by Chris Keith and Cameron Ware
The Academy at Nola Dunn is a K–5 elementary school in Texas’ Burleson Independent School District (ISD). Completed in 2010, the 9940-m2 (107,000-sf) building has an external envelope consisting of insulated concrete form (ICF) walls and integrated framing assembly (IFA) door and window frames. This combination of two construction methods contributes significantly to the building’s high energy efficiency, enabling it to win a Best in Class award for heavy commercial construction from ICF Builder magazine. (For the March/April 2014 issue of ICF Builder, which featured the winners of this award, visit www.icfmag.com/builder_awards/2013/Heavy_Commercial_00.html. The school was also featured in “Reviewing Lessons Learned in Schools: Why Many Texas Schools Are Choosing ICF Technology and Realizing Big Benefits,” an article by one of this article’s authors [Cameron Ware] in the February 2016 issue of Concrete Homes and Low-rise Construction.)
ICF construction involves stacking hollow rectangular blocks of expanded polystyrene (EPS) atop one another and then filling the cavity created by the stacked blocks with concrete. Typically, steel rod reinforcing is also placed in the cavity prior to the concrete pour. This construction method first appeared in the residential real estate market, and one can even find textbooks for building residentially with ICFs. (These textbooks include 2006’s Concrete Systems for Homes and Low-rise Construction: A Portland Cement Association Guide by Pieter A. VanderWerf, Ivan S. Panushev, Mark Nicholson, and Daniel Kokonowski and 2007’s The Concrete House: Building Solid, Safe, and Efficient with Insulating Concrete Forms by VanderWerf.) However, nonresidential construction has taken up more than half of the total ICF market in North America for the past several years, with buildings such as military barracks, churches, hospitals, hotels, and educational facilities now being constructed with this method. The most recent market prediction for 2016 suggested almost 3 million m2 (32 million sf) of the ICF market’s total 5.1 million m2 (55 million sf) would be commercial construction. (See the market analysis in the January/February 2016 issue of ICF Builder at www.icfmag.com/articles/features/2016-01_Report.html. For a global perspective on the market, see Mordor Intelligence’s “Global Insulated Concrete Form [ICF] Market 2015-2020: Market Shares, Forecasts, and Trends” from 2016, available at www.mordorintelligence.com/industry-reports/global-insulated-concrete-form-icf-market-industry.)
The Academy at Nola Dunn
The Academy at Nola Dunn is the first all-ICF school in the state of Texas. The education sector is increasingly using the ICF method because of the structural stability, high RSI/R-value, and low life-cycle costs it offers. Many buildings recently constructed with this method have also been certified to the Leadership in Energy and Environmental Design (LEED) rating program.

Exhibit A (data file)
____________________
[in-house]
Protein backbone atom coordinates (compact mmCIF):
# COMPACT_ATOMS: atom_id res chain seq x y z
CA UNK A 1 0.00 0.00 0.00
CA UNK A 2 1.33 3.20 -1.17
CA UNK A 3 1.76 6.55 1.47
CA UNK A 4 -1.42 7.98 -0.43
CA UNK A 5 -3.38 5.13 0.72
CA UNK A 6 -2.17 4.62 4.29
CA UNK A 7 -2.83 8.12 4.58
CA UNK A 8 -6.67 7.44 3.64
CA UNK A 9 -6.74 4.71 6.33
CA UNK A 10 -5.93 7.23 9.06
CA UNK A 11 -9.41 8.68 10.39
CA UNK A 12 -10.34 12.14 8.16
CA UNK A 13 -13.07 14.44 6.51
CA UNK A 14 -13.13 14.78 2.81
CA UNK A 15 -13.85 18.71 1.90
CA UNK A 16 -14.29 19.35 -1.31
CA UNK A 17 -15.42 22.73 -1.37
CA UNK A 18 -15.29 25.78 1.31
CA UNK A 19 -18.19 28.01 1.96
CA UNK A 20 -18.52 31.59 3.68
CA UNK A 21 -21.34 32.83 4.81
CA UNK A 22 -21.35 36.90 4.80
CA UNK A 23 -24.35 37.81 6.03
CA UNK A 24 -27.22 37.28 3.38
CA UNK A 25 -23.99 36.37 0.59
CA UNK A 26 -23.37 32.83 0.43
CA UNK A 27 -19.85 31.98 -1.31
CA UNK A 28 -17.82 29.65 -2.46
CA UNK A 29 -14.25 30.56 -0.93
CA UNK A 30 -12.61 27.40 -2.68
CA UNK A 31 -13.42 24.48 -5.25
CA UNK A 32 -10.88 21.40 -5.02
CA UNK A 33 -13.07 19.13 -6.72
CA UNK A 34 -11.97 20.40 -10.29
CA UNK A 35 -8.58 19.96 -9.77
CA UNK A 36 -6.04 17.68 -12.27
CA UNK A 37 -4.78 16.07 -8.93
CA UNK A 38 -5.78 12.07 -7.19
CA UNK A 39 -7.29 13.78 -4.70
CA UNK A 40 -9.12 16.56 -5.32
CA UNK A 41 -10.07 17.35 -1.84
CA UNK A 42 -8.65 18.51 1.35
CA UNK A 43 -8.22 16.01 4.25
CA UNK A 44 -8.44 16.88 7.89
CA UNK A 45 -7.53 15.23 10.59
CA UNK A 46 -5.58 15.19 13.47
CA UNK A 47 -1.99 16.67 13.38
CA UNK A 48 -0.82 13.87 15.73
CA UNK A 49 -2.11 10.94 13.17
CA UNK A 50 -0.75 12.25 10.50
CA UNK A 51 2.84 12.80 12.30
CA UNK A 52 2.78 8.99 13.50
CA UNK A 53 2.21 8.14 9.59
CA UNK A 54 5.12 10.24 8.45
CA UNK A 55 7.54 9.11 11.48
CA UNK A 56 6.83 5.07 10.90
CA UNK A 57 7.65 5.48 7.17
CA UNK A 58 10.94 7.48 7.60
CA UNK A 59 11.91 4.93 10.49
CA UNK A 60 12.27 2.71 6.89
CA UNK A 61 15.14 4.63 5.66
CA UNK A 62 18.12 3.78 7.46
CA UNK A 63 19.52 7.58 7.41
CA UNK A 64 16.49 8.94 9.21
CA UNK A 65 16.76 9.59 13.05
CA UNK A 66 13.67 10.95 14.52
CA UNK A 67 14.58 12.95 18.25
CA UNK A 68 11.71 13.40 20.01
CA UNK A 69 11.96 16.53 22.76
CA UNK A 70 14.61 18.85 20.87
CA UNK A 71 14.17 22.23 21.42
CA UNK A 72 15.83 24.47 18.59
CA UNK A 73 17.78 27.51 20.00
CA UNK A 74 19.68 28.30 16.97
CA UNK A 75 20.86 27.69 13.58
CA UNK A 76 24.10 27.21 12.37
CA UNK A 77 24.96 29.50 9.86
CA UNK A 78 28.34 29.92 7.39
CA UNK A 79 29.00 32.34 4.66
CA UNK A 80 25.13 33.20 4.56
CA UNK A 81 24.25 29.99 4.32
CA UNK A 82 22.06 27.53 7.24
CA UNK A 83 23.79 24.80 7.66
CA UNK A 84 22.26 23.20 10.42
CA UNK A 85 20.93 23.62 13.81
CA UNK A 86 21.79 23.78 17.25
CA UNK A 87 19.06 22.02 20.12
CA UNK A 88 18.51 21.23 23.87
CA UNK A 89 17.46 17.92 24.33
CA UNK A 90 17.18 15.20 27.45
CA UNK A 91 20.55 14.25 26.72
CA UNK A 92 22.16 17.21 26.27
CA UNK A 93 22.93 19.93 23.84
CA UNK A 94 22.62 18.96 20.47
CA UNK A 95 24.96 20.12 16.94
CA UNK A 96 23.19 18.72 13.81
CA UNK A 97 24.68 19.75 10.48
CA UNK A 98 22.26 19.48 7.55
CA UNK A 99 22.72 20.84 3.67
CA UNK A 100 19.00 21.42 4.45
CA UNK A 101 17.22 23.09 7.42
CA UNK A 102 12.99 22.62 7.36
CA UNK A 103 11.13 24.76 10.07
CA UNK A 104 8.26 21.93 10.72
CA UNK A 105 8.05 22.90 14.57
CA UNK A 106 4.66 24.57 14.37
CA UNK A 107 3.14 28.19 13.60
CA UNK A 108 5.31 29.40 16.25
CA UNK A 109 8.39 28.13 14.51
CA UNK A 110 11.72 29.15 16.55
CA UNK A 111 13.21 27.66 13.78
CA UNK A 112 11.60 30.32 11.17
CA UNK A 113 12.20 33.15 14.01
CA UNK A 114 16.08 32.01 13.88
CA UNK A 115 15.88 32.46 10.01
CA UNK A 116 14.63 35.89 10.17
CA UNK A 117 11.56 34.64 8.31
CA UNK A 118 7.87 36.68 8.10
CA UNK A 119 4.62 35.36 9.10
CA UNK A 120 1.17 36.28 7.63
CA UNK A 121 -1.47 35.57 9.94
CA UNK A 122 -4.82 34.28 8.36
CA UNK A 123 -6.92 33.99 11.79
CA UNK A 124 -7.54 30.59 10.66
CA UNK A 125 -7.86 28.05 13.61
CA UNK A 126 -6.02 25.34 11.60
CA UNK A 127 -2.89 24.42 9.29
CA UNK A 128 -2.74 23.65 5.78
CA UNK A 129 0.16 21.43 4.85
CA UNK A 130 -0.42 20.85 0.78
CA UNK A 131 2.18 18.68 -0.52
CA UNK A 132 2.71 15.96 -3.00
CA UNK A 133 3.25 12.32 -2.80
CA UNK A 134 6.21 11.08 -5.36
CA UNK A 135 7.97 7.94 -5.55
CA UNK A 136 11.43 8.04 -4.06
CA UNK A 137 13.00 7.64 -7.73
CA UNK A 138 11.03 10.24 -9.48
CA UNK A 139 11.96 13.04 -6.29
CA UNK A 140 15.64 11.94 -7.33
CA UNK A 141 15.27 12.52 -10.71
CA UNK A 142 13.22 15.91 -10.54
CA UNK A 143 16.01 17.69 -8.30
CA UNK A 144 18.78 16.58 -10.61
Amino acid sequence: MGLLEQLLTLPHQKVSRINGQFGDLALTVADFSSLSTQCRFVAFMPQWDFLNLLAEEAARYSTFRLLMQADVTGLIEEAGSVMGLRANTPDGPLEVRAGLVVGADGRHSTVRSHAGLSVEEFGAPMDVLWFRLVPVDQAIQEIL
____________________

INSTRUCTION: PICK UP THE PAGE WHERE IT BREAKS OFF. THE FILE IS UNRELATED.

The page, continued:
Several schools utilizing this product, such as Richardsville Elementary School (Bowling Green, Kentucky) and Dearing Elementary School (Pflugerville, Texas), have even achieved net-zero energy. (Richardsville Elementary School was the nation’s first net-zero school. Engineering News and Record Texas and Louisiana named Dearing Elementary School in Pflugerville, Texas, its Best Green Project in 2015, as shown at www.enr.com/articles/ 38188-best-green-project-dearing-elementary-school.) Richardsville has been featured in Forbes as a “model for the future” and “a harbinger of a coming trend,” though the trend predates both schools. Burleson ISD in particular has led the way in environmentally conscious use of ICFs in school designs, as demonstrated by the Academy’s highly energy-efficient performance. (These quotations are derived from Forbes article “Net Zero Schools in Kentucky: Models for the Future Come from Surprising Places” by Peter Kelly-Detwiler, published in 2012. Visit www.forbes.com/sites/peterdetwiler/2012/12/10/net-zero-schools-in-kentucky-models-for-the-future-come-from-surprising-places/#1eb3e900402b.)
Employing these innovative methods and having specific focus on the building envelope as the best expenditure of its “green dollars” has paid off for the district, and not just in terms of awards and public recognition. (This term comes from a quotation by Cliff Holden, construction manager for Burleson Independent School District [ISD], which is referenced in the Ware article from note 1: “Given our experience and database of lessons learned we concluded that the best green dollar spent is the one you don’t spend. … We have concluded that the least expensive way to save energy is to focus on the envelope first.”) According to an independent study by CLEAResult (contracted by Oncor energy), not only did Burleson ISD schools consume less energy (kBTU/sf) per year than local districts—in some cases, consuming less than half in comparison—but the Academy at Nola Dunn was also by far the most energy-efficient building within the district. (This data comes from the “Burleson ISD Energy Benchmarking Report” from November 2013.) It consumed a third less annual energy than the next closest building in Oncor’s study (13.2 kBtu/sf compared to 20.6 kBtu/sf at Clinkscale Elementary School), and earned a U.S. Environmental Protection Agency (EPA) energy portfolio manager ranking of 99. Its energy cost index (annual energy costs/sf) was $0.43—the lowest of any building in the school district. (This data comes from the “Burleson ISD Energy Benchmarking Report” from November 2013.)
This information cumulatively points to ICF buildings’ value as energy-efficient uses of public funds. It suggests owners may want to focus on the building envelope before securing places in their budgets for other green aspects such as solar panels, rainwater reclamation systems, or wind-harnessing devices.